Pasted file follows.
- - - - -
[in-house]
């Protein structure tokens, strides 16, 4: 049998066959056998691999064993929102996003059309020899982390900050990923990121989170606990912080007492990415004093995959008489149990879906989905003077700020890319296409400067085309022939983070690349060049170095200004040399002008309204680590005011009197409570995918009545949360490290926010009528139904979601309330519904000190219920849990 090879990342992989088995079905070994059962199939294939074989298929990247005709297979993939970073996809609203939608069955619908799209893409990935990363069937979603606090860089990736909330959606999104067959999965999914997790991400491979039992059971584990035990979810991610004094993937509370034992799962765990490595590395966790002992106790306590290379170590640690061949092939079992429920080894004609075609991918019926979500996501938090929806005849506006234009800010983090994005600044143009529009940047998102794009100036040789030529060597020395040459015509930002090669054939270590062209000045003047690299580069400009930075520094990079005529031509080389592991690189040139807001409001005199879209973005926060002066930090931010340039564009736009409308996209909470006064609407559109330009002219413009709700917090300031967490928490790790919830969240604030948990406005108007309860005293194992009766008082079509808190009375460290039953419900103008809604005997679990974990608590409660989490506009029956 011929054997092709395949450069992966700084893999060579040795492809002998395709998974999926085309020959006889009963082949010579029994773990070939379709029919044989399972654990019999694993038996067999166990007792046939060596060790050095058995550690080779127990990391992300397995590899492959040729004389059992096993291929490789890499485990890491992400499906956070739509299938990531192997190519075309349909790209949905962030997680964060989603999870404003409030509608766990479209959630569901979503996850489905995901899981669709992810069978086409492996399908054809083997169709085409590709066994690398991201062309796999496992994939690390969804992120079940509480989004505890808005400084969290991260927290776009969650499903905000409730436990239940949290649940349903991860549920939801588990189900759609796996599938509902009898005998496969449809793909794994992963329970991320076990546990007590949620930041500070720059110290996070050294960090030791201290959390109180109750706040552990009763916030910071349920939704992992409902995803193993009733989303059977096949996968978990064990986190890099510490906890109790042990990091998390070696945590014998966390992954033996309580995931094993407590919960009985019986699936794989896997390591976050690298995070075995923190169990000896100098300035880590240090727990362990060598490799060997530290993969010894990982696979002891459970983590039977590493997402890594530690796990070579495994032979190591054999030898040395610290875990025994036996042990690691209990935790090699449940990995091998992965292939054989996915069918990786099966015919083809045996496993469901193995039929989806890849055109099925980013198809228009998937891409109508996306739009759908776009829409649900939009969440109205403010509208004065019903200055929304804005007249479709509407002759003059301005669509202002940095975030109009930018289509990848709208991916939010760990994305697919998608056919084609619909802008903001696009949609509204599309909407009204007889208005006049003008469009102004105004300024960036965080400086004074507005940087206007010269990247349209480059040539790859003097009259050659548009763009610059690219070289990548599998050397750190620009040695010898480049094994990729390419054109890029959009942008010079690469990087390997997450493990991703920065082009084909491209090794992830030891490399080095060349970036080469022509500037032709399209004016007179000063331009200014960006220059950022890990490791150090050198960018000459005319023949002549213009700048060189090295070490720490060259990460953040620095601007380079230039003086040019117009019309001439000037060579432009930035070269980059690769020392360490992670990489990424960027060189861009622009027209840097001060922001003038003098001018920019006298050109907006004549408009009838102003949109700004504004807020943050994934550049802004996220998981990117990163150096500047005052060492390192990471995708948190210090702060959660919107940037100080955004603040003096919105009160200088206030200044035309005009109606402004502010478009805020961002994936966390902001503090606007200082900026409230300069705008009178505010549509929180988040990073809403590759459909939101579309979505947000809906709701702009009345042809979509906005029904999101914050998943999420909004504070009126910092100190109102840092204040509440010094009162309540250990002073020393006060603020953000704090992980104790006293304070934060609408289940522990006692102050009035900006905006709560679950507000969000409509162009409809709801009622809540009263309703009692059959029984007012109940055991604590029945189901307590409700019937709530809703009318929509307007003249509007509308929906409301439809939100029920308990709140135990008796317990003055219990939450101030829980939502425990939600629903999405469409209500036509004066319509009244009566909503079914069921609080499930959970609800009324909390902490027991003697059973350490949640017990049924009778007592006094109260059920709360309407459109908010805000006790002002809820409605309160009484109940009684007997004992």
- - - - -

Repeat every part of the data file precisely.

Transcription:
[in-house]
């Protein structure tokens, strides 16, 4: 049998066959056998691999064993929102996003059309020899982390900050990923990121989170606990912080007492990415004093995959008489149990879906989905003077700020890319296409400067085309022939983070690349060049170095200004040399002008309204680590005011009197409570995918009545949360490290926010009528139904979601309330519904000190219920849990 090879990342992989088995079905070994059962199939294939074989298929990247005709297979993939970073996809609203939608069955619908799209893409990935990363069937979603606090860089990736909330959606999104067959999965999914997790991400491979039992059971584990035990979810991610004094993937509370034992799962765990490595590395966790002992106790306590290379170590640690061949092939079992429920080894004609075609991918019926979500996501938090929806005849506006234009800010983090994005600044143009529009940047998102794009100036040789030529060597020395040459015509930002090669054939270590062209000045003047690299580069400009930075520094990079005529031509080389592991690189040139807001409001005199879209973005926060002066930090931010340039564009736009409308996209909470006064609407559109330009002219413009709700917090300031967490928490790790919830969240604030948990406005108007309860005293194992009766008082079509808190009375460290039953419900103008809604005997679990974990608590409660989490506009029956 011929054997092709395949450069992966700084893999060579040795492809002998395709998974999926085309020959006889009963082949010579029994773990070939379709029919044989399972654990019999694993038996067999166990007792046939060596060790050095058995550690080779127990990391992300397995590899492959040729004389059992096993291929490789890499485990890491992400499906956070739509299938990531192997190519075309349909790209949905962030997680964060989603999870404003409030509608766990479209959630569901979503996850489905995901899981669709992810069978086409492996399908054809083997169709085409590709066994690398991201062309796999496992994939690390969804992120079940509480989004505890808005400084969290991260927290776009969650499903905000409730436990239940949290649940349903991860549920939801588990189900759609796996599938509902009898005998496969449809793909794994992963329970991320076990546990007590949620930041500070720059110290996070050294960090030791201290959390109180109750706040552990009763916030910071349920939704992992409902995803193993009733989303059977096949996968978990064990986190890099510490906890109790042990990091998390070696945590014998966390992954033996309580995931094993407590919960009985019986699936794989896997390591976050690298995070075995923190169990000896100098300035880590240090727990362990060598490799060997530290993969010894990982696979002891459970983590039977590493997402890594530690796990070579495994032979190591054999030898040395610290875990025994036996042990690691209990935790090699449940990995091998992965292939054989996915069918990786099966015919083809045996496993469901193995039929989806890849055109099925980013198809228009998937891409109508996306739009759908776009829409649900939009969440109205403010509208004065019903200055929304804005007249479709509407002759003059301005669509202002940095975030109009930018289509990848709208991916939010760990994305697919998608056919084609619909802008903001696009949609509204599309909407009204007889208005006049003008469009102004105004300024960036965080400086004074507005940087206007010269990247349209480059040539790859003097009259050659548009763009610059690219070289990548599998050397750190620009040695010898480049094994990729390419054109890029959009942008010079690469990087390997997450493990991703920065082009084909491209090794992830030891490399080095060349970036080469022509500037032709399209004016007179000063331009200014960006220059950022890990490791150090050198960018000459005319023949002549213009700048060189090295070490720490060259990460953040620095601007380079230039003086040019117009019309001439000037060579432009930035070269980059690769020392360490992670990489990424960027060189861009622009027209840097001060922001003038003098001018920019006298050109907006004549408009009838102003949109700004504004807020943050994934550049802004996220998981990117990163150096500047005052060492390192990471995708948190210090702060959660919107940037100080955004603040003096919105009160200088206030200044035309005009109606402004502010478009805020961002994936966390902001503090606007200082900026409230300069705008009178505010549509929180988040990073809403590759459909939101579309979505947000809906709701702009009345042809979509906005029904999101914050998943999420909004504070009126910092100190109102840092204040509440010094009162309540250990002073020393006060603020953000704090992980104790006293304070934060609408289940522990006692102050009035900006905006709560679950507000969000409509162009409809709801009622809540009263309703009692059959029984007012109940055991604590029945189901307590409700019937709530809703009318929509307007003249509007509308929906409301439809939100029920308990709140135990008796317990003055219990939450101030829980939502425990939600629903999405469409209500036509004066319509009244009566909503079914069921609080499930959970609800009324909390902490027991003697059973350490949640017990049924009778007592006094109260059920709360309407459109908010805000006790002002809820409605309160009484109940009684007997004992």